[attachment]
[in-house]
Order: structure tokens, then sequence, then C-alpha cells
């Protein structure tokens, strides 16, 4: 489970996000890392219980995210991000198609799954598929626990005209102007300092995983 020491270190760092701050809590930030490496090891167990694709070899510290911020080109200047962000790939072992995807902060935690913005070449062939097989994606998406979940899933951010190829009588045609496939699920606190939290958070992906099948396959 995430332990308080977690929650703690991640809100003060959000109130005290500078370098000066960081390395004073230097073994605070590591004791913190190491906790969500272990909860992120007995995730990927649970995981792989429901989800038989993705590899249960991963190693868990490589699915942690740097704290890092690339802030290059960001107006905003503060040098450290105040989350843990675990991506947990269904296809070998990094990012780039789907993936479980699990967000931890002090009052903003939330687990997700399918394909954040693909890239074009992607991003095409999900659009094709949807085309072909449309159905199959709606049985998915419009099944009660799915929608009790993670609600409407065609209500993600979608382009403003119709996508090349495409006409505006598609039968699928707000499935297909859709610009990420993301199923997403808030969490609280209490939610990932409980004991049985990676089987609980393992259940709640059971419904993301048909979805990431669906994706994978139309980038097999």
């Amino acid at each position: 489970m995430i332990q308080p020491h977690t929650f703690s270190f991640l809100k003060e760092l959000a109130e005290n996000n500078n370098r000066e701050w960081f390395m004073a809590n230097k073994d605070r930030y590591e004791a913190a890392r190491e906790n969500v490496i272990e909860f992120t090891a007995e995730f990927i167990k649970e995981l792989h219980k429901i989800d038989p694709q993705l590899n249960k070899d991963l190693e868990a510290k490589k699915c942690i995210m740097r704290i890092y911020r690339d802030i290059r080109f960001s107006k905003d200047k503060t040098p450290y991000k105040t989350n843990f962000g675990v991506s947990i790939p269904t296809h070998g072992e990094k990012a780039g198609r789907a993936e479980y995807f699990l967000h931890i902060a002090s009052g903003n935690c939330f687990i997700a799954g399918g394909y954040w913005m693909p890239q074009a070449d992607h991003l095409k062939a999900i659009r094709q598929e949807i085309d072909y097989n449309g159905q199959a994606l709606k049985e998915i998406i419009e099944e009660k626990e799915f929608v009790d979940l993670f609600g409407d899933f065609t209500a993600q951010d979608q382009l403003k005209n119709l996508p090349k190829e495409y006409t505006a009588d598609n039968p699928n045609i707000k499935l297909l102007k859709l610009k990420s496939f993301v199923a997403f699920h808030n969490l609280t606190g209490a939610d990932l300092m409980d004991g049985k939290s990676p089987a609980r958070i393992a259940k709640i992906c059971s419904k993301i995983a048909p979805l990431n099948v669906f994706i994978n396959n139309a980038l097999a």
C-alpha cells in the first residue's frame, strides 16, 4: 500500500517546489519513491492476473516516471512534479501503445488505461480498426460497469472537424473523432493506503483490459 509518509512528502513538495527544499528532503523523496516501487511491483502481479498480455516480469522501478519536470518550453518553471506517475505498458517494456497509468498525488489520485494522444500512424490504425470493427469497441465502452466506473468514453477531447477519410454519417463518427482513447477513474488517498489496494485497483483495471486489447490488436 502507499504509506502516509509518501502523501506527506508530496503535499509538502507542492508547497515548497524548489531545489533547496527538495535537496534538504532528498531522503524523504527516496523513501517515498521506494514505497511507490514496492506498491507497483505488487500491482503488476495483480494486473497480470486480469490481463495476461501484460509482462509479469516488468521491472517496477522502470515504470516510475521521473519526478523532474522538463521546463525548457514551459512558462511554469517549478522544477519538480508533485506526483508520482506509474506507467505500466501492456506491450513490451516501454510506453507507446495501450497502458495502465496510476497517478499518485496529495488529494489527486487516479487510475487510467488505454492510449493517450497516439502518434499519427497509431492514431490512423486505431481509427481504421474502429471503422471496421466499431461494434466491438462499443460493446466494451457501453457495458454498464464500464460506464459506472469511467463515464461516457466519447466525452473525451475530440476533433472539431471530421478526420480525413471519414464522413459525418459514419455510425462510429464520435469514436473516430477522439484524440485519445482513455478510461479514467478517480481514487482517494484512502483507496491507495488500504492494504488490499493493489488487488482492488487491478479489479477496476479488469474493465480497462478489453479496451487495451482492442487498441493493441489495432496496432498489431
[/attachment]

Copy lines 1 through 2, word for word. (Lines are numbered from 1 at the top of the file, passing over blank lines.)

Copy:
[in-house]
Order: structure tokens, then sequence, then C-alpha cells